Rod Serling's The Twilight Zone premiered on October 2, 1959, and over the course of its five-year run would churn out 156 episodes and cement itself as a classic of science fiction television. Its influence would be felt in any number of shows and movies that would follow -- from The Walking Dead to Stranger Things -- and beyond, becoming one of the enduring pop culture staples of its era. This Day in Twilight Zone History presents key commemorative facts about the greatest science fiction/fantasy television series of all time, presented by author Steven Jay Rubin, whose latest book is The Twilight Zone Encyclopedia (arriving this October). Whether it’s a key performer’s birth or death, the date an episode debuted, or any other related fact, This Day in Twilight Zone History presents a unique aspect of the rich history of this television series and the extraordinary team that created it.
Today, August 29th, This Day in Twilight Zone History remembers tough guy actor Lee Marvin, who died on this day at age 63 in 1987. How do you begin to describe the power of Lee Marvin? I won’t try, but I will tell you that, before he did excellent feature film work in The Man Who Shot Liberty Valance, The Dirty Dozen, The Professionals, and Cat Ballou (for which he won the Academy Award for Best Actor), and many others, he was a staple on television, and appeared in two truly terrific TZ episodes: “The Grave” and “Steel.” In the former, he’s Connie Miller, a discredited bounty hunter in the Old West who returns to his town and discovers that his nemesis – the dangerous outlaw Pinto Sykes – has been gunned down by a town posse.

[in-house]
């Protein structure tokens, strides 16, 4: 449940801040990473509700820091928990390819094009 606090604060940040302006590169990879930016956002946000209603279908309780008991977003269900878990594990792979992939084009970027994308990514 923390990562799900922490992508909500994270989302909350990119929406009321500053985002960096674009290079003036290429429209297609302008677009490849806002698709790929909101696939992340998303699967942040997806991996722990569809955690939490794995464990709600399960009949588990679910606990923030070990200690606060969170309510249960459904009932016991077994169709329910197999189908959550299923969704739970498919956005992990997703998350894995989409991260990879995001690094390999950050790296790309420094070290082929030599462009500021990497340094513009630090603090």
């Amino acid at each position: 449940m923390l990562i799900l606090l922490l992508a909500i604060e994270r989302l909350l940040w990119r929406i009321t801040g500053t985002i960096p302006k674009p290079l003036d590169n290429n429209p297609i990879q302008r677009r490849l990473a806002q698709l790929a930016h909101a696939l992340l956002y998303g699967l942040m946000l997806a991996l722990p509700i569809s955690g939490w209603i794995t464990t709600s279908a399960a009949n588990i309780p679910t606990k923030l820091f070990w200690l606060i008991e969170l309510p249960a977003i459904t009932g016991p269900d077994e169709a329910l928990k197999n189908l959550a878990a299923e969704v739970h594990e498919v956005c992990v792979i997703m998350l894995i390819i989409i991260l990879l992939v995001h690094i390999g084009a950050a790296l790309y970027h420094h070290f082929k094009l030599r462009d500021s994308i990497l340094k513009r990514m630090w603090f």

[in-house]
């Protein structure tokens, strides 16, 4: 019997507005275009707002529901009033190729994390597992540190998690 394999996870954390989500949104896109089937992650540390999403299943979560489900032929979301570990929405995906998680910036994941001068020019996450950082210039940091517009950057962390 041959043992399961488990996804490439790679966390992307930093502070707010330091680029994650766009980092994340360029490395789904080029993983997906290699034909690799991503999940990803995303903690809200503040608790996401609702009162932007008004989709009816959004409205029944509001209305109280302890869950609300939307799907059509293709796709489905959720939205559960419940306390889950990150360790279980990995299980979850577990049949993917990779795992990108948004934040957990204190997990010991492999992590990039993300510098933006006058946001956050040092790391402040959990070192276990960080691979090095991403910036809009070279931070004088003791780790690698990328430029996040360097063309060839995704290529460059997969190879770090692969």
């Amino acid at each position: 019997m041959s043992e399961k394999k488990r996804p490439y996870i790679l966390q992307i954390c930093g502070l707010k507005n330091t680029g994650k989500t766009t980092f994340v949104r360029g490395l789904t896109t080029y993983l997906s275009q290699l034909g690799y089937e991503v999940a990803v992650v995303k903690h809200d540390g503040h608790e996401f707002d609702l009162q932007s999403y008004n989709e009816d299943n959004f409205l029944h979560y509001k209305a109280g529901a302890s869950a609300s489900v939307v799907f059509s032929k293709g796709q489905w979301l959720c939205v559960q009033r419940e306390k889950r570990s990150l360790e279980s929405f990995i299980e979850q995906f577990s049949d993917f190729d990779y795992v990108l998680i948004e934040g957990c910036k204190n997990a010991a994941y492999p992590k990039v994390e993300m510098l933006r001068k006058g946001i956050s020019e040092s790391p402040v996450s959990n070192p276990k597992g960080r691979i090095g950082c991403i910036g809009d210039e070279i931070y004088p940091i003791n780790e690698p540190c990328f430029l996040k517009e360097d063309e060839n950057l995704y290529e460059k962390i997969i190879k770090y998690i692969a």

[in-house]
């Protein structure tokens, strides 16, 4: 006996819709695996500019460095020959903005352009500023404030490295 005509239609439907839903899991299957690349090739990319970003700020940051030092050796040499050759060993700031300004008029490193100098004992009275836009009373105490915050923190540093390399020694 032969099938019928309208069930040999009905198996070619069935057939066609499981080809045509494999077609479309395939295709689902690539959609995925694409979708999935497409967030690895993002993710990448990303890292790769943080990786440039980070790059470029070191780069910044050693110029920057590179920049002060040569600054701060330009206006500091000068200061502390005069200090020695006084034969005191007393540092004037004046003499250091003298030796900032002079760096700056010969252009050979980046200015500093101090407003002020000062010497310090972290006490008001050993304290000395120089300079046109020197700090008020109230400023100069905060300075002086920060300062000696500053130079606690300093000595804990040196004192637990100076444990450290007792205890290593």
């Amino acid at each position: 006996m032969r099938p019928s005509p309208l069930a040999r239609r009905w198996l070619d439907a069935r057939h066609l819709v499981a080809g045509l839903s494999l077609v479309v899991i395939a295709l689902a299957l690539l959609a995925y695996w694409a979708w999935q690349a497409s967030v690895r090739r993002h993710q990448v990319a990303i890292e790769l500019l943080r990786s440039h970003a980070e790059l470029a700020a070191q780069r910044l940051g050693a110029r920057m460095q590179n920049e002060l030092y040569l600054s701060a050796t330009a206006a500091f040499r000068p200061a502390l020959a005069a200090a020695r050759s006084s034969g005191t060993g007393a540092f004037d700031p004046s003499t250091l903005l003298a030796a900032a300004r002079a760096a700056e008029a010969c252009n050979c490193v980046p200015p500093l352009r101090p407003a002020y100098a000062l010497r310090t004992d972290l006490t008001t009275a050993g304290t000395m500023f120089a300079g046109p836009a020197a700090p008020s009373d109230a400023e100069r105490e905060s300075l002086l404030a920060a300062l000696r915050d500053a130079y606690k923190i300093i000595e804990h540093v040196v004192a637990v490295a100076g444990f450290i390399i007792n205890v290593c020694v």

Now, a trio of town folk (James Best, Strother Martin, and Lee Van Cleef) are goading him into visiting Sykes’ grave.
In “Steel,” Marvin is perfectly cast as Sam “Steel” Kelly, a down-on-his-luck robot fight manager, whose only fighter is a broken-down, obsolete pile of bolts named Battling Maxo (Tip McClure). Steel and his partner (Marty’s Joe Mantell) aren’t even sure if Maxo can make it through his next fight – and they need that fight, desperately. Marvin, in many ways, was the most manly man in Hollywood. An ex-U.S. Marine, he was quite comfortable in military garb and western wear – and he brought his enormous acting cred and that signature deep voice to the Zone. Like Robert Redford, Charles Bronson, and others, Marvin soon took the jump permanently to the big screen, but, in the meantime, The Twilight Zone was fortunate to have him as a player, and made good use of his many gifts.